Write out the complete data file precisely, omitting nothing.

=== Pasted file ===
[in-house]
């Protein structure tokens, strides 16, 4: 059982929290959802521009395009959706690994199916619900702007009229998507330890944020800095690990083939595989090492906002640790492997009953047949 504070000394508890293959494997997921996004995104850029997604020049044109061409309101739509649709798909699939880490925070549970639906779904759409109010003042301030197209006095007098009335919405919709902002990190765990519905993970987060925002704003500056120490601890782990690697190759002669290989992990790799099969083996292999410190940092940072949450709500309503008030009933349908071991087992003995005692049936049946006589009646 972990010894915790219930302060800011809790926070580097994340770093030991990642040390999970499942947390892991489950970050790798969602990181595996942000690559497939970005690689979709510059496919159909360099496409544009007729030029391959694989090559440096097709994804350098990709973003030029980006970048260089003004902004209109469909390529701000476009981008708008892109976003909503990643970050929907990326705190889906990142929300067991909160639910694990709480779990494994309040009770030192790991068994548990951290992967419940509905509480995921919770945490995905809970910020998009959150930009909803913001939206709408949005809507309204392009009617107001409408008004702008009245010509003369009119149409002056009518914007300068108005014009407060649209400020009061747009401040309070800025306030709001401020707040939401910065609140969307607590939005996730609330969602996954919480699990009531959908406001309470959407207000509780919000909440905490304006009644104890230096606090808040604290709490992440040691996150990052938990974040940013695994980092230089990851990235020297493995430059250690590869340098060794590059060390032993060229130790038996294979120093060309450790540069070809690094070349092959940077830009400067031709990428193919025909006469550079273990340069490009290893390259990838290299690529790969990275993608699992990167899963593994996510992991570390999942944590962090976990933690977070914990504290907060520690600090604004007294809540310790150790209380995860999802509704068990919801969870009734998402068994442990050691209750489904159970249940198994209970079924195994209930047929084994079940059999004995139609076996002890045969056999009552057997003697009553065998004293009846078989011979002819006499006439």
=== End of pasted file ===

[in-house]
């Protein structure tokens, strides 16, 4: 059982929290959802521009395009959706690994199916619900702007009229998507330890944020800095690990083939595989090492906002640790492997009953047949 504070000394508890293959494997997921996004995104850029997604020049044109061409309101739509649709798909699939880490925070549970639906779904759409109010003042301030197209006095007098009335919405919709902002990190765990519905993970987060925002704003500056120490601890782990690697190759002669290989992990790799099969083996292999410190940092940072949450709500309503008030009933349908071991087992003995005692049936049946006589009646 972990010894915790219930302060800011809790926070580097994340770093030991990642040390999970499942947390892991489950970050790798969602990181595996942000690559497939970005690689979709510059496919159909360099496409544009007729030029391959694989090559440096097709994804350098990709973003030029980006970048260089003004902004209109469909390529701000476009981008708008892109976003909503990643970050929907990326705190889906990142929300067991909160639910694990709480779990494994309040009770030192790991068994548990951290992967419940509905509480995921919770945490995905809970910020998009959150930009909803913001939206709408949005809507309204392009009617107001409408008004702008009245010509003369009119149409002056009518914007300068108005014009407060649209400020009061747009401040309070800025306030709001401020707040939401910065609140969307607590939005996730609330969602996954919480699990009531959908406001309470959407207000509780919000909440905490304006009644104890230096606090808040604290709490992440040691996150990052938990974040940013695994980092230089990851990235020297493995430059250690590869340098060794590059060390032993060229130790038996294979120093060309450790540069070809690094070349092959940077830009400067031709990428193919025909006469550079273990340069490009290893390259990838290299690529790969990275993608699992990167899963593994996510992991570390999942944590962090976990933690977070914990504290907060520690600090604004007294809540310790150790209380995860999802509704068990919801969870009734998402068994442990050691209750489904159970249940198994209970079924195994209930047929084994079940059999004995139609076996002890045969056999009552057997003697009553065998004293009846078989011979002819006499006439």